Monday, July 18, 2022 - 3:00pm

Abstract: Recent experimental measurements of the transition path time distributions of proteins moving from the folded to the unfolded state and vice versa, presented the theory with challenges. Analysis of the results suggested barrier heights that are much lower than the free energies of activation of the observed transitions, what are these barrier heights? Secondly, beyond the mere feat of following a protein as it folds or unfolds, is there anything really useful that we can actually learn from such experiments? These questions lead to a few insights. One is the paradigm of a transition path barrier height which should be smaller than the activation energy, resolving partially the low barrier height puzzle [1]. A second one is an observation that when analyzed correctly, the measured distributions reveal long-time tails which may be identified with a long-lived intermediate, between the folded and unfolded states [2].  

Struggling with the concept of transition path times distributions for proteins naturally led to the question of what is the quantum analog and what can we learn from the same in the quantum mechanical context. This presented us with the challenge of understanding quantum mechanical transition times, and more specifically the time scale of quantum tunneling, a question of some practical interest in view of attosecond experiments on ionization of the He and H atoms as well as the so-called Larmor tunneling times of Rb atoms. The highlights of these studies are a. Theoretical resolution of the tunneling flight as the well-known Wigner phase time [3]; b.  Verification that the tunneling flight time may be superluminal, even when considering Dirac electrons (in one spatial dimension) [4]; Understanding that this superluminal property does not contradict special relativity, in the sense that it does not lead to superluminal signal transmission [4]. Our recent study of electronic transition path time distributions will be presented, demonstrating resonance scattering and the inability of the fewest switches surface hopping algorithm to correctly account for such quantum mechanical phenomena [5]. Finally, transition path time distributions will be presented for fermions, bosons, and distinguishable particles [6].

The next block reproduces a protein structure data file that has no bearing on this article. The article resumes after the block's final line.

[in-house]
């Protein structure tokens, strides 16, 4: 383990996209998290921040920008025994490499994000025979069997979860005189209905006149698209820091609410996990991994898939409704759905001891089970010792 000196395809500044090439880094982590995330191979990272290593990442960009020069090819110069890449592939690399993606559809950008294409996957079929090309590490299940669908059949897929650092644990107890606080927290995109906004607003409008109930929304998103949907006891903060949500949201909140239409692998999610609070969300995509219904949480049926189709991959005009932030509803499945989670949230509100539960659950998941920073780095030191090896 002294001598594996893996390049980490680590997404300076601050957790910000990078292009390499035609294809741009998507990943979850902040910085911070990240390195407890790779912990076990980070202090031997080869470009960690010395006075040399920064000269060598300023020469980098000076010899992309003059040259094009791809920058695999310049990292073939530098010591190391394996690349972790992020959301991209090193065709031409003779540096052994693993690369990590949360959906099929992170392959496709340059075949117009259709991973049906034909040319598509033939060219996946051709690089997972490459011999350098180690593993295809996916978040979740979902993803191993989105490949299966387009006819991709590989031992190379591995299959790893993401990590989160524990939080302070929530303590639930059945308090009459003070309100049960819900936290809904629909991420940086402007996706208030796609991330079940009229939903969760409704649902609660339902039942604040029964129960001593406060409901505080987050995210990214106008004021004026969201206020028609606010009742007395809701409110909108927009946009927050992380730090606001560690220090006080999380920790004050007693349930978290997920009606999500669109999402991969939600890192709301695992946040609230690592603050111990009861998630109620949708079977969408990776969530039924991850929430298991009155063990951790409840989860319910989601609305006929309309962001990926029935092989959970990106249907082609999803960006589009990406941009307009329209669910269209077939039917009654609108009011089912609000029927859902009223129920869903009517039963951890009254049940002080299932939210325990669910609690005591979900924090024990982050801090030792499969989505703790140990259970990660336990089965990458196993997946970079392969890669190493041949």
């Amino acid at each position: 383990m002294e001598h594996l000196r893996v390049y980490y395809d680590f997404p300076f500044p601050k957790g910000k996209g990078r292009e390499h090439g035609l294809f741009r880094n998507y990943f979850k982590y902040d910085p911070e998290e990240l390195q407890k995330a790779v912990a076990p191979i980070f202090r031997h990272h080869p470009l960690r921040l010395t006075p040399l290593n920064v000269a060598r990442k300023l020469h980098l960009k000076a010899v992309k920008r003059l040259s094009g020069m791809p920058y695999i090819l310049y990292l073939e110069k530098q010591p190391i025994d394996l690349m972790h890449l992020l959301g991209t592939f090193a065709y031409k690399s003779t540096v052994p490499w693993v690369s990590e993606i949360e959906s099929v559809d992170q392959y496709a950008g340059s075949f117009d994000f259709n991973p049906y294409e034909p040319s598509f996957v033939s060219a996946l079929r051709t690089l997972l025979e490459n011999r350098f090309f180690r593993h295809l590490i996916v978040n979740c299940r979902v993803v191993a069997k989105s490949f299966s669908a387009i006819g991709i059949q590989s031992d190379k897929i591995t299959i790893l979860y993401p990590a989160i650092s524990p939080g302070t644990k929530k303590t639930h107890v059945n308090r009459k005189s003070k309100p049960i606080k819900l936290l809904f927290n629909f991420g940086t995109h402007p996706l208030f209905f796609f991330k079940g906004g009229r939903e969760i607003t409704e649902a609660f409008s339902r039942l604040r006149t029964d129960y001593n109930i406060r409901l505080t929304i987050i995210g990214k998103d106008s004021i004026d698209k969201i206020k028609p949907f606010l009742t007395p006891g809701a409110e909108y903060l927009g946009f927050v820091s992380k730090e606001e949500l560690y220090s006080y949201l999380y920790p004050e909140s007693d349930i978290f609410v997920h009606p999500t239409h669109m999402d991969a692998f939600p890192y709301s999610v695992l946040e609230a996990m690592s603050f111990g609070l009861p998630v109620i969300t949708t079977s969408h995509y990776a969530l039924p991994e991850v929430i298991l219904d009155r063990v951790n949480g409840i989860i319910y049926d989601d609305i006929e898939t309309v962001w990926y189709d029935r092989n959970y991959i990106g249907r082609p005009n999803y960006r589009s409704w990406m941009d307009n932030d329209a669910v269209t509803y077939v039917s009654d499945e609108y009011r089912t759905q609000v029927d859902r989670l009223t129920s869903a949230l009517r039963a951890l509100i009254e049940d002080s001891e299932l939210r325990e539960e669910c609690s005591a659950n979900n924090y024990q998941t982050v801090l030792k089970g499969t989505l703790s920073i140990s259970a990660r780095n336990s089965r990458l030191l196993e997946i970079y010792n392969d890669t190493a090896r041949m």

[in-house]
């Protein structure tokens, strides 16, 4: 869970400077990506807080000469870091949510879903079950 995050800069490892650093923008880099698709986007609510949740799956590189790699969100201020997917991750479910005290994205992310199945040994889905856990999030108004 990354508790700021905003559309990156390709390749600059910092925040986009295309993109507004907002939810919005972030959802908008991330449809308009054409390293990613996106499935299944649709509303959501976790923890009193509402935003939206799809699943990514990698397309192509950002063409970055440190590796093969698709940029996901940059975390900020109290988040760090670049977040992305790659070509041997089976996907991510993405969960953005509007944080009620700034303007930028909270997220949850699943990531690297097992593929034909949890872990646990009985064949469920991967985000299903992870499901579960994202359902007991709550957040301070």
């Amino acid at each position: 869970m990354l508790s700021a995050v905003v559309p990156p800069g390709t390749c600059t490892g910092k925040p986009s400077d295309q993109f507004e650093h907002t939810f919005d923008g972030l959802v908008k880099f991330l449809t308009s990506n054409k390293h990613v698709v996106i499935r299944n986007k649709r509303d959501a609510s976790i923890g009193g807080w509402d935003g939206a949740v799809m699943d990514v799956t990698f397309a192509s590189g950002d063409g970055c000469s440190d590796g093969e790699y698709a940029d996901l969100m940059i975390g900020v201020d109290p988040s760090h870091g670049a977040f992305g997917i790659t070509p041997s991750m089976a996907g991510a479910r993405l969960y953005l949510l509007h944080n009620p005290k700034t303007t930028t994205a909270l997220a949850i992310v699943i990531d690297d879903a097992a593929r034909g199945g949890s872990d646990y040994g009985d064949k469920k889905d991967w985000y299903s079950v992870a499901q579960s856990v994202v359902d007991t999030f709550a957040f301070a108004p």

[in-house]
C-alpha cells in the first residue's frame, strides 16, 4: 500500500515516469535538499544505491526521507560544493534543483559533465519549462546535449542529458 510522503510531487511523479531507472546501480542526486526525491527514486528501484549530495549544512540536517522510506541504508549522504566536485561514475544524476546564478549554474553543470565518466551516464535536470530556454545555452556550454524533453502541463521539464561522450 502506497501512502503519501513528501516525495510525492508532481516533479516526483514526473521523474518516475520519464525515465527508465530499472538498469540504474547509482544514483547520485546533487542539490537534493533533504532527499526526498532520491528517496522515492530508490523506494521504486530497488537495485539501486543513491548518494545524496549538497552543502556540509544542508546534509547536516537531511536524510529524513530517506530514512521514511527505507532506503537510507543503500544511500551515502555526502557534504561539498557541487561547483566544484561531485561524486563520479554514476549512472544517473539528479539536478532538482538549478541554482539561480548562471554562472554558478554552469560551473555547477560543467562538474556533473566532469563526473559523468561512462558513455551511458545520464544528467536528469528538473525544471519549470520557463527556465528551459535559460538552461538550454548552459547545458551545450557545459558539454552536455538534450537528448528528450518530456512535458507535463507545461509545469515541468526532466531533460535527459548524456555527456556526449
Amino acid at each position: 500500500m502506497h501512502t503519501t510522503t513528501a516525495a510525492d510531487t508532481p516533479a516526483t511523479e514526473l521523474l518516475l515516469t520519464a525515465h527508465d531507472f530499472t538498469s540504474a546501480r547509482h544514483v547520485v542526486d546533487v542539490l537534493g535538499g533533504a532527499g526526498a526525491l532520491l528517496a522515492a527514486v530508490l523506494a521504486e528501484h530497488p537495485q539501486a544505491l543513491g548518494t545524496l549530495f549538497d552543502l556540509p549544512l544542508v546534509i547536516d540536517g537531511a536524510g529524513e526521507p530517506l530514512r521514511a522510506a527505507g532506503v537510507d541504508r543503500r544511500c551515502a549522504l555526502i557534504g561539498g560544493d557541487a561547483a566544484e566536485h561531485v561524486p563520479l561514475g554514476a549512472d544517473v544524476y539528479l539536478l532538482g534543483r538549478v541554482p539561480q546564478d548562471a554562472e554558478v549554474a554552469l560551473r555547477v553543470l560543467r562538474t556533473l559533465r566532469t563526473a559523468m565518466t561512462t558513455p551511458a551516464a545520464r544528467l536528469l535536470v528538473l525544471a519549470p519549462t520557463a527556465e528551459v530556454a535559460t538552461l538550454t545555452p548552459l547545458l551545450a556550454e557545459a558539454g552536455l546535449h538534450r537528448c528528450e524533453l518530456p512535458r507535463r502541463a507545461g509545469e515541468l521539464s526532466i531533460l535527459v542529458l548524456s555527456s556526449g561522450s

[1] E. Pollak, The transition path time distribution and the transition path free energy barrier, Phys. Chem. Chem. Phys. 18, 28872 – 28882 (2016). DOI: 10.1039/C6CP05052B

[2] R. Dutta and E. Pollak, What can we learn from transition path time distributions for protein folding and unfolding?, Phys. Chem. Chem. Phys.23, 23787-23795 (2021). DOI: 10.1039/D1CP03296H

[3] T. Rivlin, E. Pollak, and R. S. Dumont, Determination of the tunneling flight time as the reflected phase time, Phys. Rev. A 103, 012225 (2021).

[4] R.S. Dumont, T. Rivlin, and E. Pollak, The relativistic tunneling flight time may be superluminal, but it does not imply superluminal signaling, New J. Phys. 22, 093060 (2020).

[5] X. He, B. Wu, J. Liu, T. Rivlin, and E. Pollak, Transition path flight times and nonadiabatic electronic transitions, preprint, to be published.

[6] R. Ianconescu and E. Pollak, A comparison of transition path flight times for fermions, bosons and distinguishable particles, preprint, to be published. 


Professor Eli Pollak


Weizmann Institute


NS1 4112